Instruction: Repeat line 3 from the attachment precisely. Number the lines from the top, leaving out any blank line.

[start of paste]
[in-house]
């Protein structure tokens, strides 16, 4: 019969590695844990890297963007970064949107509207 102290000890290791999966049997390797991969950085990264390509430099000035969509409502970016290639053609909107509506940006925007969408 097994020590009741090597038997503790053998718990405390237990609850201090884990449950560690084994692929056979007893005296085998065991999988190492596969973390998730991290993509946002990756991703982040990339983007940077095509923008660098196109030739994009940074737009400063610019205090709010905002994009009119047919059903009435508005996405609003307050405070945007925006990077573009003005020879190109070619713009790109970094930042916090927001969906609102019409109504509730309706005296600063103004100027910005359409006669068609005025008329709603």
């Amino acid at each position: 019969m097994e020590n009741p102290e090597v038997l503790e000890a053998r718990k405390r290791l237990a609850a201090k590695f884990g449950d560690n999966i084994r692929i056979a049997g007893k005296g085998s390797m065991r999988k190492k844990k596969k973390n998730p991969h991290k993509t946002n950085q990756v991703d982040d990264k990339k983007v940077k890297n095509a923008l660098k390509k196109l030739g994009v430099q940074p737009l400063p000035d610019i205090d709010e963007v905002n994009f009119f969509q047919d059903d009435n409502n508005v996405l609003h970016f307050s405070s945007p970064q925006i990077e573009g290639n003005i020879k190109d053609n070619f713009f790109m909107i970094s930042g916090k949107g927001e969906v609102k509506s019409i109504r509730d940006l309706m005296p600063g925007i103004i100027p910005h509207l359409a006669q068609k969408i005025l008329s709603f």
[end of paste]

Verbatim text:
């Amino acid at each position: 019969m097994e020590n009741p102290e090597v038997l503790e000890a053998r718990k405390r290791l237990a609850a201090k590695f884990g449950d560690n999966i084994r692929i056979a049997g007893k005296g085998s390797m065991r999988k190492k844990k596969k973390n998730p991969h991290k993509t946002n950085q990756v991703d982040d990264k990339k983007v940077k890297n095509a923008l660098k390509k196109l030739g994009v430099q940074p737009l400063p000035d610019i205090d709010e963007v905002n994009f009119f969509q047919d059903d009435n409502n508005v996405l609003h970016f307050s405070s945007p970064q925006i990077e573009g290639n003005i020879k190109d053609n070619f713009f790109m909107i970094s930042g916090k949107g927001e969906v609102k509506s019409i109504r509730d940006l309706m005296p600063g925007i103004i100027p910005h509207l359409a006669q068609k969408i005025l008329s709603f």